Economically as well as diplomatically, probably the best part of this summit was inclusion of African Union as permanent member of G-20. Irrespective of significance held by other issues, the summit touched upon, G-20’s role may well said to be limited to be that of cosmetic or symbolic diplomacy. This hard reality also poses questions about billions of dollars having been spend for this summit. Questions have certainly been raised on what gains can this expenditure really spell for India and its citizens? In fact, with the key parts of the capital city being practically sealed for three days, slums and similar dwellings being bull-dozed ahead of the summit, stray dogs removed cruelly and so much more, little importance was given to lives and earnings of those affected by such action.

Clearly, India didn’t want images of its poorer citizens and also stray dogs leave a negative impression on the visitors. Taking such “diplomacy” still further, as reports indicate, guests were served meals in gold and silver plated utensils. Thousands of flowers, trees and flower plants were brought from across the world to beautify the city. This includes purchase of one lakh (0.1 million) flower plants from eight countries, in addition to 2000 trees and 43 lakh (4.3 million) plants only for Delhi. Money spend on large-scale hoardings, billboards and banners with Prime Minister Modi’s images almost everywhere cannot also be missed. Even if parliamentary elections were not around the corner, given the importance Modi accords to going overboard about displaying his image, this communication strategy would probably have been exercised. However, in view of coming elections, critics haven’t refrained from linking display of such pomp and show as a part of Modi’s electoral campaign. Some have even described this summit as not G-20 but Modi-summit.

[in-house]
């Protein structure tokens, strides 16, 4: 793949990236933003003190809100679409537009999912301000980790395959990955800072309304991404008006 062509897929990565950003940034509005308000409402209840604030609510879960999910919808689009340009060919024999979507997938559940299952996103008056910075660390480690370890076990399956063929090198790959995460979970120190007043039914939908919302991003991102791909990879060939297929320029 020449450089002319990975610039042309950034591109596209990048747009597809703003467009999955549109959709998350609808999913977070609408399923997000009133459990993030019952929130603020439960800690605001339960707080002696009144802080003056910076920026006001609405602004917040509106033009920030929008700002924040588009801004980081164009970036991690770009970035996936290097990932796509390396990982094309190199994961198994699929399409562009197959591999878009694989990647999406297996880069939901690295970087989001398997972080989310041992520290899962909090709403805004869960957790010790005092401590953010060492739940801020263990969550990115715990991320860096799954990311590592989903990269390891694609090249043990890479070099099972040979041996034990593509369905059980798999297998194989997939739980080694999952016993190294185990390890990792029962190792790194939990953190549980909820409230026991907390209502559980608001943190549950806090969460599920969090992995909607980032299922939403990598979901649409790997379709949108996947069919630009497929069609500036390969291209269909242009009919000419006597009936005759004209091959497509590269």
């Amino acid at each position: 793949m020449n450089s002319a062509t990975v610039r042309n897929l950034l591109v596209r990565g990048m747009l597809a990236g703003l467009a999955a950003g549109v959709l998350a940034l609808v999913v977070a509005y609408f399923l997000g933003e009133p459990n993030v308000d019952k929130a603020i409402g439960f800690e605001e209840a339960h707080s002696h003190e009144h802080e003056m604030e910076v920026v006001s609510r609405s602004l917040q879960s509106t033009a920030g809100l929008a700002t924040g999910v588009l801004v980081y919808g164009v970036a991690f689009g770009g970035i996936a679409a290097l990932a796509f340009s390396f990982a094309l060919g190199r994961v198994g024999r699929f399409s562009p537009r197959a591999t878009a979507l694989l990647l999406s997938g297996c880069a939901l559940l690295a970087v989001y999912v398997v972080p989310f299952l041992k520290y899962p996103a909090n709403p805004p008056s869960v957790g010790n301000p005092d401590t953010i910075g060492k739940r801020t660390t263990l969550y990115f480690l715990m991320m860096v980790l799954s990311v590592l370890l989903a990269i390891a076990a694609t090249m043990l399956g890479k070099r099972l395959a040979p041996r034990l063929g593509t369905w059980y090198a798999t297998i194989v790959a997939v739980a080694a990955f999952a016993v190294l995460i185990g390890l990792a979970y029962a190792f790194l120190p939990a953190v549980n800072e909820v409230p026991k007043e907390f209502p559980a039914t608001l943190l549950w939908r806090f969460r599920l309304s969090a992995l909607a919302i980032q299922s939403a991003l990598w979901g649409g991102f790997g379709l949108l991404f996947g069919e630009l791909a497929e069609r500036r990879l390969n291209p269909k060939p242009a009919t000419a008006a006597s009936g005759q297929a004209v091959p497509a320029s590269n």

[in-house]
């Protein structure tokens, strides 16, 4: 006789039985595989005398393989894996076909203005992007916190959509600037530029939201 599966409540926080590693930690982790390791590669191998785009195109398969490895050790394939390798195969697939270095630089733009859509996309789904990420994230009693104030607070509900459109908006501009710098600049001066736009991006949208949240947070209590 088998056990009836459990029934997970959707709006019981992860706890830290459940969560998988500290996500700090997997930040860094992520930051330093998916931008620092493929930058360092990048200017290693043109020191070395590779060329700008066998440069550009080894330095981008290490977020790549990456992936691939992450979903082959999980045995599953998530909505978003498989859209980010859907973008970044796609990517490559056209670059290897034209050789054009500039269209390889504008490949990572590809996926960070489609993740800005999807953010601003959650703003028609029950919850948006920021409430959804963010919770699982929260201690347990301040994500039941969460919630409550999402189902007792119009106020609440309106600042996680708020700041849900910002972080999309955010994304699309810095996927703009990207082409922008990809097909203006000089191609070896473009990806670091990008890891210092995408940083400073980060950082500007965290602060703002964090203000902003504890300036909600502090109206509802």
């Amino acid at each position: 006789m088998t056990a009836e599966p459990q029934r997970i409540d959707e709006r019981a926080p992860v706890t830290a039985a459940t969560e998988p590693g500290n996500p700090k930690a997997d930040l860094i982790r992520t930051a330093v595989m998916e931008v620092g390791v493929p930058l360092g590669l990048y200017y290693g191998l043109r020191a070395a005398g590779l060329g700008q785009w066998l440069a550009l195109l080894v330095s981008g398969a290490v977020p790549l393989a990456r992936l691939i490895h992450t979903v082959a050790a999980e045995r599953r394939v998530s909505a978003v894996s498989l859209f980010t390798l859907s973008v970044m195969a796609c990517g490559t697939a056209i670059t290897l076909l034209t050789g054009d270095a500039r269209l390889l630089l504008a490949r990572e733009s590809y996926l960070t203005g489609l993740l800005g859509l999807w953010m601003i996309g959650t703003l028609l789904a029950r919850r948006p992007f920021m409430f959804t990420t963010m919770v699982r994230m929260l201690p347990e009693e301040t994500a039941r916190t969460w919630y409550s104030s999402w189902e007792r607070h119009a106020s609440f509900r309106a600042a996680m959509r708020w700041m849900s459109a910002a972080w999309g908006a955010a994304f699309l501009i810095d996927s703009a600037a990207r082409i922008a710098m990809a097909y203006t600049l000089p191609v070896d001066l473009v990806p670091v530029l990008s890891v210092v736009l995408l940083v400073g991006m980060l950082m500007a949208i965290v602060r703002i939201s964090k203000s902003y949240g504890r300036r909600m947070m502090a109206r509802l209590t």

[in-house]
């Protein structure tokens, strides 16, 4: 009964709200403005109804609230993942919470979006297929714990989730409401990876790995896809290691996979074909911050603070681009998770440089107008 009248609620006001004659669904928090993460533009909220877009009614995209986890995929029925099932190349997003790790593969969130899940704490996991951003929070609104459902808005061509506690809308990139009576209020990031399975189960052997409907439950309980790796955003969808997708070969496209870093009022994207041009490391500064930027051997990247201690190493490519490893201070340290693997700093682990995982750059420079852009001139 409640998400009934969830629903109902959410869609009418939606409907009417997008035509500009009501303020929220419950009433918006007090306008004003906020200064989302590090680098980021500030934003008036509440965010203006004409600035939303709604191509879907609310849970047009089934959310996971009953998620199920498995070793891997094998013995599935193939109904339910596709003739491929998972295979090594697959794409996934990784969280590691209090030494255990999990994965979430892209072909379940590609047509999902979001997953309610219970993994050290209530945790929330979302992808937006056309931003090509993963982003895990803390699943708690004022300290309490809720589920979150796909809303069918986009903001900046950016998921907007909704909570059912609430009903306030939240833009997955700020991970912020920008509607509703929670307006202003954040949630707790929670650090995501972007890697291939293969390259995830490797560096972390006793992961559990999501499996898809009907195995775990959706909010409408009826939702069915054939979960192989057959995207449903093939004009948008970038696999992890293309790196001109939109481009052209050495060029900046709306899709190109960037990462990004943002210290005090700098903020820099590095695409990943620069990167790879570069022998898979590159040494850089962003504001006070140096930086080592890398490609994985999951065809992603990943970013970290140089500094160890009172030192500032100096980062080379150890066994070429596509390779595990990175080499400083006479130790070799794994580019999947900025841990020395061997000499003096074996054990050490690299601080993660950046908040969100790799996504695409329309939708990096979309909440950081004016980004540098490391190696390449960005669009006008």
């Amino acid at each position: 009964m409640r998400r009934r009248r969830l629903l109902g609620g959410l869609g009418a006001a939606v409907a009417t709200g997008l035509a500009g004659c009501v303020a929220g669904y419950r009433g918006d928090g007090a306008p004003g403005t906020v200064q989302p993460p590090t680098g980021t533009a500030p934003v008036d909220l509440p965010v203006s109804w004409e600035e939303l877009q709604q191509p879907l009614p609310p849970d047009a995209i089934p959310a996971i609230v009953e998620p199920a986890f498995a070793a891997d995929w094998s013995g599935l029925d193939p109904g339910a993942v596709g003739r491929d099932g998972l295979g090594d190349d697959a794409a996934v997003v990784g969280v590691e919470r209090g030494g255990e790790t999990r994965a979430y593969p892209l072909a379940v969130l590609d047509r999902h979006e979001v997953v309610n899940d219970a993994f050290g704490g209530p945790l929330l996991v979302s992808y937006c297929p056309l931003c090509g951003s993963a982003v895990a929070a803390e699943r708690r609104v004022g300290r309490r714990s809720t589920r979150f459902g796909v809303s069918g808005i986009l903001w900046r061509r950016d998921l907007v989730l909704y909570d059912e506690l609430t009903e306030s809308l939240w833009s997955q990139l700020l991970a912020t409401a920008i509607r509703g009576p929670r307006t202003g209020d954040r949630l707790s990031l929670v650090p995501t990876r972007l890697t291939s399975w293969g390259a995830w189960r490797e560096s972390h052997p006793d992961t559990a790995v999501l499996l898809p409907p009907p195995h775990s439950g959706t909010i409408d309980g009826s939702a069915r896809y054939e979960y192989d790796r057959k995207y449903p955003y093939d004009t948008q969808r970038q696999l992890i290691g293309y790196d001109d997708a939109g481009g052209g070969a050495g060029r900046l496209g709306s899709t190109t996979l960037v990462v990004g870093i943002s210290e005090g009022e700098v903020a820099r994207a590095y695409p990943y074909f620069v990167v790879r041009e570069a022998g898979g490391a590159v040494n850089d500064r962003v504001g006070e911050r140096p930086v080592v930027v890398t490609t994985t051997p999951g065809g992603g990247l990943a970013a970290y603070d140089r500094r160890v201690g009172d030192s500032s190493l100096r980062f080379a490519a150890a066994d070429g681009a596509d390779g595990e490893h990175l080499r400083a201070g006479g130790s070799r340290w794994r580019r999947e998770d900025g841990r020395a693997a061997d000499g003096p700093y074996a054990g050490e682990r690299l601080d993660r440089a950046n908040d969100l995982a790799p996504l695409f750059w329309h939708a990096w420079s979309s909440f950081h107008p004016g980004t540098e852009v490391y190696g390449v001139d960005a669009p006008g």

Questions are also being raised regarding media, including the White House press corps, not being allowed into either the summit or bilateral talks. If US President Joe Biden could not express his stand on this issue in India, he voiced his opinion while addressing a press conference in Hanoi. Ahead of the summit, bilateral talks were held between Biden and Modi at the latter’s residence on Friday evening. Biden left for Vietnam on Sunday evening before the summit ended. During his discussions with Modi, Biden said in Hanoi, “I raised the important (subject) of respecting human rights and the vital role that civil society and a free press have in building a strong and prosperous country.”

“One Earth, One Family, One Future” was theme of this G-20 summit which as posters spread across capital city proclaimed was being hosted by “Mother of Democracy.” These slogans can at most be described as nothing but diplomatic hype. Beautification of the city played no role in enhancing credibility of these slogans. Rather, only diminished the same as the treatment of the poor indicates. With specific reference to Declaration, India’s “success” in ensuring a consensus for its adoption is not devoid of criticism from several quarters. Given that differences still prevail on certain key issues, what should be said about a Declaration apparently papered over cracks: – Failure, Hype or Success?

Nilofar Suhrawardy is a senior journalist and writer with specialization in communication studies and nuclear diplomacy. She has come out with several books. These include:– Modi’s Victory, A Lesson for the Congress…? (2019); Arab Spring, Not Just a Mirage! (2019), Image and Substance, Modi’s First Year in Office (2015) and Ayodhya Without the Communal Stamp, In the Name of Indian Secularism (2006).